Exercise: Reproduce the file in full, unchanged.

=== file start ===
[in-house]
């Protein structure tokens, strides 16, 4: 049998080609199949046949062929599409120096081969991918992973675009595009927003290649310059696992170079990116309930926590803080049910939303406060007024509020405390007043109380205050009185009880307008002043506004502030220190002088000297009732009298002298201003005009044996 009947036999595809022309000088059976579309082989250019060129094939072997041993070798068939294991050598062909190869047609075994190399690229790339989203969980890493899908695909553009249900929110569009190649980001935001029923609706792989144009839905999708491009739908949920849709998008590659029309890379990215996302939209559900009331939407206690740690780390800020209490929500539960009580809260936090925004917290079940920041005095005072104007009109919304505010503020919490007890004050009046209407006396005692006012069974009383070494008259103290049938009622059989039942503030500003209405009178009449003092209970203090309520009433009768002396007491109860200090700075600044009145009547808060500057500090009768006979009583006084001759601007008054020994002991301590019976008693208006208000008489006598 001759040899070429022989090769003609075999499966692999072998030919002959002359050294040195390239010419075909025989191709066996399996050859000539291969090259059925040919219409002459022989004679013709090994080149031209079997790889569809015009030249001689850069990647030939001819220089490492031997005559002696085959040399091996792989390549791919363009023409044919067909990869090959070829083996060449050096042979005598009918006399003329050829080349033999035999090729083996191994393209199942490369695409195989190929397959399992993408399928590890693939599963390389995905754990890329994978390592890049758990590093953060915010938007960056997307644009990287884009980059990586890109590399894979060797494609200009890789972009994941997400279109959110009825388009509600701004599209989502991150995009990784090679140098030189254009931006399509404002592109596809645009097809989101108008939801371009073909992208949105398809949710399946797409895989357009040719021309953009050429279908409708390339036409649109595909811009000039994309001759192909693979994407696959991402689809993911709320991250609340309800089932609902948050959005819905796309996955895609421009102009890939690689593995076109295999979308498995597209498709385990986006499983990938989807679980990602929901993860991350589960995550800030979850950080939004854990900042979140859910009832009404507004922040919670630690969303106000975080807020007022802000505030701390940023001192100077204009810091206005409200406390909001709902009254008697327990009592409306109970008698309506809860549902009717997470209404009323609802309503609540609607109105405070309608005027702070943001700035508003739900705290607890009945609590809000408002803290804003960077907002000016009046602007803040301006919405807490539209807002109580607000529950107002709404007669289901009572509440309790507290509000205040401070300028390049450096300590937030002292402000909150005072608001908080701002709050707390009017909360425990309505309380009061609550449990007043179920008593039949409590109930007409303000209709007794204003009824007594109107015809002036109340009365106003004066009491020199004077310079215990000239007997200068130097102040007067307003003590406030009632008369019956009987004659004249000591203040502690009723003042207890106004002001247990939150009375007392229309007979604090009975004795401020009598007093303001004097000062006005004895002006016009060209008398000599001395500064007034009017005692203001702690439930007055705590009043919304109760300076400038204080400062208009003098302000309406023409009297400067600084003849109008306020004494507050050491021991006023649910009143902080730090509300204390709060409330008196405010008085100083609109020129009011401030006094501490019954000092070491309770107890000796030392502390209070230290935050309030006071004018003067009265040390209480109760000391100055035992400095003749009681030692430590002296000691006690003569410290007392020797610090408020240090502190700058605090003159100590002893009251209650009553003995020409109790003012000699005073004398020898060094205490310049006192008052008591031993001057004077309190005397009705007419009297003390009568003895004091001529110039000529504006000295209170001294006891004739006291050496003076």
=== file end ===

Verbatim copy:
[in-house]
């Protein structure tokens, strides 16, 4: 049998080609199949046949062929599409120096081969991918992973675009595009927003290649310059696992170079990116309930926590803080049910939303406060007024509020405390007043109380205050009185009880307008002043506004502030220190002088000297009732009298002298201003005009044996 009947036999595809022309000088059976579309082989250019060129094939072997041993070798068939294991050598062909190869047609075994190399690229790339989203969980890493899908695909553009249900929110569009190649980001935001029923609706792989144009839905999708491009739908949920849709998008590659029309890379990215996302939209559900009331939407206690740690780390800020209490929500539960009580809260936090925004917290079940920041005095005072104007009109919304505010503020919490007890004050009046209407006396005692006012069974009383070494008259103290049938009622059989039942503030500003209405009178009449003092209970203090309520009433009768002396007491109860200090700075600044009145009547808060500057500090009768006979009583006084001759601007008054020994002991301590019976008693208006208000008489006598 001759040899070429022989090769003609075999499966692999072998030919002959002359050294040195390239010419075909025989191709066996399996050859000539291969090259059925040919219409002459022989004679013709090994080149031209079997790889569809015009030249001689850069990647030939001819220089490492031997005559002696085959040399091996792989390549791919363009023409044919067909990869090959070829083996060449050096042979005598009918006399003329050829080349033999035999090729083996191994393209199942490369695409195989190929397959399992993408399928590890693939599963390389995905754990890329994978390592890049758990590093953060915010938007960056997307644009990287884009980059990586890109590399894979060797494609200009890789972009994941997400279109959110009825388009509600701004599209989502991150995009990784090679140098030189254009931006399509404002592109596809645009097809989101108008939801371009073909992208949105398809949710399946797409895989357009040719021309953009050429279908409708390339036409649109595909811009000039994309001759192909693979994407696959991402689809993911709320991250609340309800089932609902948050959005819905796309996955895609421009102009890939690689593995076109295999979308498995597209498709385990986006499983990938989807679980990602929901993860991350589960995550800030979850950080939004854990900042979140859910009832009404507004922040919670630690969303106000975080807020007022802000505030701390940023001192100077204009810091206005409200406390909001709902009254008697327990009592409306109970008698309506809860549902009717997470209404009323609802309503609540609607109105405070309608005027702070943001700035508003739900705290607890009945609590809000408002803290804003960077907002000016009046602007803040301006919405807490539209807002109580607000529950107002709404007669289901009572509440309790507290509000205040401070300028390049450096300590937030002292402000909150005072608001908080701002709050707390009017909360425990309505309380009061609550449990007043179920008593039949409590109930007409303000209709007794204003009824007594109107015809002036109340009365106003004066009491020199004077310079215990000239007997200068130097102040007067307003003590406030009632008369019956009987004659004249000591203040502690009723003042207890106004002001247990939150009375007392229309007979604090009975004795401020009598007093303001004097000062006005004895002006016009060209008398000599001395500064007034009017005692203001702690439930007055705590009043919304109760300076400038204080400062208009003098302000309406023409009297400067600084003849109008306020004494507050050491021991006023649910009143902080730090509300204390709060409330008196405010008085100083609109020129009011401030006094501490019954000092070491309770107890000796030392502390209070230290935050309030006071004018003067009265040390209480109760000391100055035992400095003749009681030692430590002296000691006690003569410290007392020797610090408020240090502190700058605090003159100590002893009251209650009553003995020409109790003012000699005073004398020898060094205490310049006192008052008591031993001057004077309190005397009705007419009297003390009568003895004091001529110039000529504006000295209170001294006891004739006291050496003076």